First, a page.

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George Washington was elected the first president of the United States in 1789, and in 1790, when the capital moved to Philadelphia, Ona traveled with the family to their official residence. She served as the main personal attendant to the first lady, and her tasks would have included dressing and powdering her mistress, accompanying her to official receptions and other public and social duties, and being ready, at all times, to meet Martha Washington’s needs. It was important to the first family, too, that Ona was herself always seen to be impeccably well-groomed and clothed in public.

Ona, Austin and Hercules were allowed to attend a circus, the theater and other public events on their own. They also interacted with Philadelphia’s increasingly assertive free black community, which had grown from only 240 in 1780 to 1,849 in 1790 and would exceed 6,000 by 1800. She had arrived in Philadelphia just as the Free African Society and the first independent black churches were being established, and it is likely that she was inspired by the example of Absalom Jones, Richard Allen and other African-American founders. In addition, white refugees from the Haitian revolution were given refuge in the city after 1793, many of them bringing their slaves.  By 1796, over 450 Haitians had claimed their freedom under a Pennsylvania state law that enabled them to do so after a full six months’ residency.   

Ona Judge Plots Her Escape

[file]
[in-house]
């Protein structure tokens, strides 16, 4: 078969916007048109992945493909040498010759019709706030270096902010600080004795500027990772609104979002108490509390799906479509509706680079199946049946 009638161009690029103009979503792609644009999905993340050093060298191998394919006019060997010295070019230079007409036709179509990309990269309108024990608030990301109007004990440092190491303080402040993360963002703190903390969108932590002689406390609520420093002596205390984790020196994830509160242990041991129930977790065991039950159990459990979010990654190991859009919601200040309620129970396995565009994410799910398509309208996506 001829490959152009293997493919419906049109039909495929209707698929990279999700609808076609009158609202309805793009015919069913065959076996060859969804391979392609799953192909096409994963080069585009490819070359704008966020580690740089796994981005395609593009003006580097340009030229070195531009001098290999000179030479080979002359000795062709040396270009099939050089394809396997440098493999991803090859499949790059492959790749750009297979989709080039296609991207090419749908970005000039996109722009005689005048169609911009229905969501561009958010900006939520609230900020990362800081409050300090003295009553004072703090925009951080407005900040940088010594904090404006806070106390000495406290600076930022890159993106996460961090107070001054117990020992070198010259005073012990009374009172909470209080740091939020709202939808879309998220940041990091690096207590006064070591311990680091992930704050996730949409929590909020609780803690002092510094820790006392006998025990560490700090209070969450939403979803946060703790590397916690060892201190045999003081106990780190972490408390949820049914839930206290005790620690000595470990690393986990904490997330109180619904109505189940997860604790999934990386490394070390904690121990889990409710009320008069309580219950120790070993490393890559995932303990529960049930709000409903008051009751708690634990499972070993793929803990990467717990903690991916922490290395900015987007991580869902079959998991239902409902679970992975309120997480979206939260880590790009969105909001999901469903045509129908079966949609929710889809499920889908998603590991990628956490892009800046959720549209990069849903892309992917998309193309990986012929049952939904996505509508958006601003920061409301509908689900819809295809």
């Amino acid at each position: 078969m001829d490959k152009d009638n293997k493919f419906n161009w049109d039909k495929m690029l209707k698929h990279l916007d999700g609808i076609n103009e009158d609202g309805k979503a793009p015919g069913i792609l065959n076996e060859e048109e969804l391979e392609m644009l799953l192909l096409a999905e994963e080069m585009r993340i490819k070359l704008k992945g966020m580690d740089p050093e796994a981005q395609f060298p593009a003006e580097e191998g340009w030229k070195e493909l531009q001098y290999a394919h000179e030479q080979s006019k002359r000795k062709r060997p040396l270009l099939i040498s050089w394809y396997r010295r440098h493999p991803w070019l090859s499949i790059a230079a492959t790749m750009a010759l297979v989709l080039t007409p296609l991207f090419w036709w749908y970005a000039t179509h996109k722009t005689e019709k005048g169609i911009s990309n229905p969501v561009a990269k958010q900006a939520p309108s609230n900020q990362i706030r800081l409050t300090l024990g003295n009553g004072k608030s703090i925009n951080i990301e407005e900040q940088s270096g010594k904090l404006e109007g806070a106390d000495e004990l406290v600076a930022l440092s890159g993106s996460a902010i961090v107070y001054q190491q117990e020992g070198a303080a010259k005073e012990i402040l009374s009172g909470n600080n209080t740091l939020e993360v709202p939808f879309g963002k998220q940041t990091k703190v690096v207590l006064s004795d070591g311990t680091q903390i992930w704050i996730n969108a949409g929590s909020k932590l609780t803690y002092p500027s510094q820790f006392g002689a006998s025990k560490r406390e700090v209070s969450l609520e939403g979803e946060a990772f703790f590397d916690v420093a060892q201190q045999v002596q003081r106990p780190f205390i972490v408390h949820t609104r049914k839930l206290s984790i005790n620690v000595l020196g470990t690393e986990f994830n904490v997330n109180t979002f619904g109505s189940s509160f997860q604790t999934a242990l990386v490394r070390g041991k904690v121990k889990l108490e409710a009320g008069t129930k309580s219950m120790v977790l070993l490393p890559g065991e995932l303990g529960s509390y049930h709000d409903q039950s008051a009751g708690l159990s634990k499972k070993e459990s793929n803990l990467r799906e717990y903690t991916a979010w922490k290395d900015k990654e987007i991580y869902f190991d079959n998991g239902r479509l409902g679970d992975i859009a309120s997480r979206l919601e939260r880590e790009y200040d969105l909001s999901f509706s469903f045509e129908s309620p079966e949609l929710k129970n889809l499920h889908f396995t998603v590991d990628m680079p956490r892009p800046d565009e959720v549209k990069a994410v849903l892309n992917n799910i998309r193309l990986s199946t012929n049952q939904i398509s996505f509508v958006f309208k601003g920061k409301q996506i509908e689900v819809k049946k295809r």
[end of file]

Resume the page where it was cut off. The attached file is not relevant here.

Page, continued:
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The Washington slaves knew that the president had taken precautions to prevent them from taking advantage of this law. His plan was to send them back to Virginia before they completed six months’ residence, then return them to the Philadelphia for another period of service. Washington informed his secretary about this scheme, stating his “wish to have it accomplished under pretext that may deceive both them [the slaves] and the Public.” One historian has suggested this was “perhaps the only documented incident of George Washington telling a lie.” The primary reason for this subterfuge was financial: Ona and all but two of the Mount Vernon slaves in Philadelphia were Custis dower slaves. If they gained their freedom under this law, Washington not only would lose their labor but also would have to personally reimburse the Custis estate for their loss under his supervision.

In the spring of 1796, Washington entered the final year of his second term in office, and the staff were informed they would be returning to Mount Vernon for good that summer. The first lady, now in her mid-60s, also told Ona Judge around this time that she was to be bequeathed to a Custis family granddaughter back in Virginia, a prospect Judge dreaded, since she despised her intended new owner. Realizing that the relative freedom she had enjoyed in Philadelphia would soon become a memory, Judge carefully planned her escape.